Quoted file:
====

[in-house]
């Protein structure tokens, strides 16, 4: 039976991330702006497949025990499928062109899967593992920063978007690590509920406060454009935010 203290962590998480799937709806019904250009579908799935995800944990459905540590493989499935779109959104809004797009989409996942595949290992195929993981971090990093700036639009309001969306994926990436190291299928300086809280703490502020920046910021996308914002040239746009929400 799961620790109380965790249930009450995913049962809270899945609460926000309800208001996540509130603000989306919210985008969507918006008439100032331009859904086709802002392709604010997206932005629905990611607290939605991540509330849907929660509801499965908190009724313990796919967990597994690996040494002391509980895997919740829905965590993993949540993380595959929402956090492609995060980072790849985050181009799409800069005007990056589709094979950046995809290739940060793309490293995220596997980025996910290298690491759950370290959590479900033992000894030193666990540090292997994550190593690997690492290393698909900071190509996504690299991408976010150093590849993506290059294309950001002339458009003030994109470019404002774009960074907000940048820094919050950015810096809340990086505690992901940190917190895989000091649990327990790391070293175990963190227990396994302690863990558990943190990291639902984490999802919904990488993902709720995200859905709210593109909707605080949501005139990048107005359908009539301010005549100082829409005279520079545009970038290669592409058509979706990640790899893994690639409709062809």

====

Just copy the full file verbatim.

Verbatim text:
[in-house]
């Protein structure tokens, strides 16, 4: 039976991330702006497949025990499928062109899967593992920063978007690590509920406060454009935010 203290962590998480799937709806019904250009579908799935995800944990459905540590493989499935779109959104809004797009989409996942595949290992195929993981971090990093700036639009309001969306994926990436190291299928300086809280703490502020920046910021996308914002040239746009929400 799961620790109380965790249930009450995913049962809270899945609460926000309800208001996540509130603000989306919210985008969507918006008439100032331009859904086709802002392709604010997206932005629905990611607290939605991540509330849907929660509801499965908190009724313990796919967990597994690996040494002391509980895997919740829905965590993993949540993380595959929402956090492609995060980072790849985050181009799409800069005007990056589709094979950046995809290739940060793309490293995220596997980025996910290298690491759950370290959590479900033992000894030193666990540090292997994550190593690997690492290393698909900071190509996504690299991408976010150093590849993506290059294309950001002339458009003030994109470019404002774009960074907000940048820094919050950015810096809340990086505690992901940190917190895989000091649990327990790391070293175990963190227990396994302690863990558990943190990291639902984490999802919904990488993902709720995200859905709210593109909707605080949501005139990048107005359908009539301010005549100082829409005279520079545009970038290669592409058509979706990640790899893994690639409709062809």